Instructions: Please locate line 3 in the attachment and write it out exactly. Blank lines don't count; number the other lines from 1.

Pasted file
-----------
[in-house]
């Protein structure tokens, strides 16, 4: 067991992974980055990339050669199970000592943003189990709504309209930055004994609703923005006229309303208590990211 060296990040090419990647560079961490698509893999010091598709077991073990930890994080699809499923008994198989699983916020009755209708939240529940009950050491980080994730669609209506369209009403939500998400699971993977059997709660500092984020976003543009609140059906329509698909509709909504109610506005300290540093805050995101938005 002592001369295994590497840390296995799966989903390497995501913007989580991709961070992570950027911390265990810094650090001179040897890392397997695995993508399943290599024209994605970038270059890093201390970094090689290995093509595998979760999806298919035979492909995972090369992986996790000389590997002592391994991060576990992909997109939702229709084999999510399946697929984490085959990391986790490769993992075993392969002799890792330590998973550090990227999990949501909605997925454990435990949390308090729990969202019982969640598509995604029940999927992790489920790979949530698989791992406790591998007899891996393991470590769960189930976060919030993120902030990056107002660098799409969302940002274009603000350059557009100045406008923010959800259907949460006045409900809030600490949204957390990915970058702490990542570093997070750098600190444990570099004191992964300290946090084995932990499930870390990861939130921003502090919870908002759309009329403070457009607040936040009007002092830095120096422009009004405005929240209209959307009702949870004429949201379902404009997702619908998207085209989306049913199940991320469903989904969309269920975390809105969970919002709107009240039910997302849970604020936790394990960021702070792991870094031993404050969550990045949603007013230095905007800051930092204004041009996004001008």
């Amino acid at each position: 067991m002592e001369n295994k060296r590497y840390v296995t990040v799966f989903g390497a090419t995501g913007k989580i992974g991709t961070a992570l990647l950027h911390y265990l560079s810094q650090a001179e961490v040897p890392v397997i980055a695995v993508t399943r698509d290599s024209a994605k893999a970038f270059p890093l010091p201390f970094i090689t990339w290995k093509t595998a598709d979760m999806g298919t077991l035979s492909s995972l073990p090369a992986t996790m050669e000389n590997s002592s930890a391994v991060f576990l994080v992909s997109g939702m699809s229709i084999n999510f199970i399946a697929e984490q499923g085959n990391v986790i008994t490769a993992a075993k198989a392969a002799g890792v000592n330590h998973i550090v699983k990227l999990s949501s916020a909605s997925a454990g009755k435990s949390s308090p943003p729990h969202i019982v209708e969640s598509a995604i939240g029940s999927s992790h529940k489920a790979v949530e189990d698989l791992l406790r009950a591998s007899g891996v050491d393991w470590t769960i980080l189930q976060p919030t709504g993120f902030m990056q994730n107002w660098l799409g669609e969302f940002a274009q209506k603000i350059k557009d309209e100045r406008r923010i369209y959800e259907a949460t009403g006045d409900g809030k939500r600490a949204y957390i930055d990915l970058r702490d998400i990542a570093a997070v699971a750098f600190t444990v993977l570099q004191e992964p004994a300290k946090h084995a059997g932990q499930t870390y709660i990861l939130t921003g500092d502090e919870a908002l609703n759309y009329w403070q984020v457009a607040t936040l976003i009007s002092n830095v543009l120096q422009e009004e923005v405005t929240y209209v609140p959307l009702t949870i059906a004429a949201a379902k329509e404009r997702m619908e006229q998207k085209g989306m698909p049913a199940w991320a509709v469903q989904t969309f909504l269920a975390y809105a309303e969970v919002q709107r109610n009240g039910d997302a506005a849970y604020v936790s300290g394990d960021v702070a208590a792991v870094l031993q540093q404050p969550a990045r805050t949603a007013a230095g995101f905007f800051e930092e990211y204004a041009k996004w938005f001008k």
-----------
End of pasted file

């Amino acid at each position: 067991m002592e001369n295994k060296r590497y840390v296995t990040v799966f989903g390497a090419t995501g913007k989580i992974g991709t961070a992570l990647l950027h911390y265990l560079s810094q650090a001179e961490v040897p890392v397997i980055a695995v993508t399943r698509d290599s024209a994605k893999a970038f270059p890093l010091p201390f970094i090689t990339w290995k093509t595998a598709d979760m999806g298919t077991l035979s492909s995972l073990p090369a992986t996790m050669e000389n590997s002592s930890a391994v991060f576990l994080v992909s997109g939702m699809s229709i084999n999510f199970i399946a697929e984490q499923g085959n990391v986790i008994t490769a993992a075993k198989a392969a002799g890792v000592n330590h998973i550090v699983k990227l999990s949501s916020a909605s997925a454990g009755k435990s949390s308090p943003p729990h969202i019982v209708e969640s598509a995604i939240g029940s999927s992790h529940k489920a790979v949530e189990d698989l791992l406790r009950a591998s007899g891996v050491d393991w470590t769960i980080l189930q976060p919030t709504g993120f902030m990056q994730n107002w660098l799409g669609e969302f940002a274009q209506k603000i350059k557009d309209e100045r406008r923010i369209y959800e259907a949460t009403g006045d409900g809030k939500r600490a949204y957390i930055d990915l970058r702490d998400i990542a570093a997070v699971a750098f600190t444990v993977l570099q004191e992964p004994a300290k946090h084995a059997g932990q499930t870390y709660i990861l939130t921003g500092d502090e919870a908002l609703n759309y009329w403070q984020v457009a607040t936040l976003i009007s002092n830095v543009l120096q422009e009004e923005v405005t929240y209209v609140p959307l009702t949870i059906a004429a949201a379902k329509e404009r997702m619908e006229q998207k085209g989306m698909p049913a199940w991320a509709v469903q989904t969309f909504l269920a975390y809105a309303e969970v919002q709107r109610n009240g039910d997302a506005a849970y604020v936790s300290g394990d960021v702070a208590a792991v870094l031993q540093q404050p969550a990045r805050t949603a007013a230095g995101f905007f800051e930092e990211y204004a041009k996004w938005f001008k």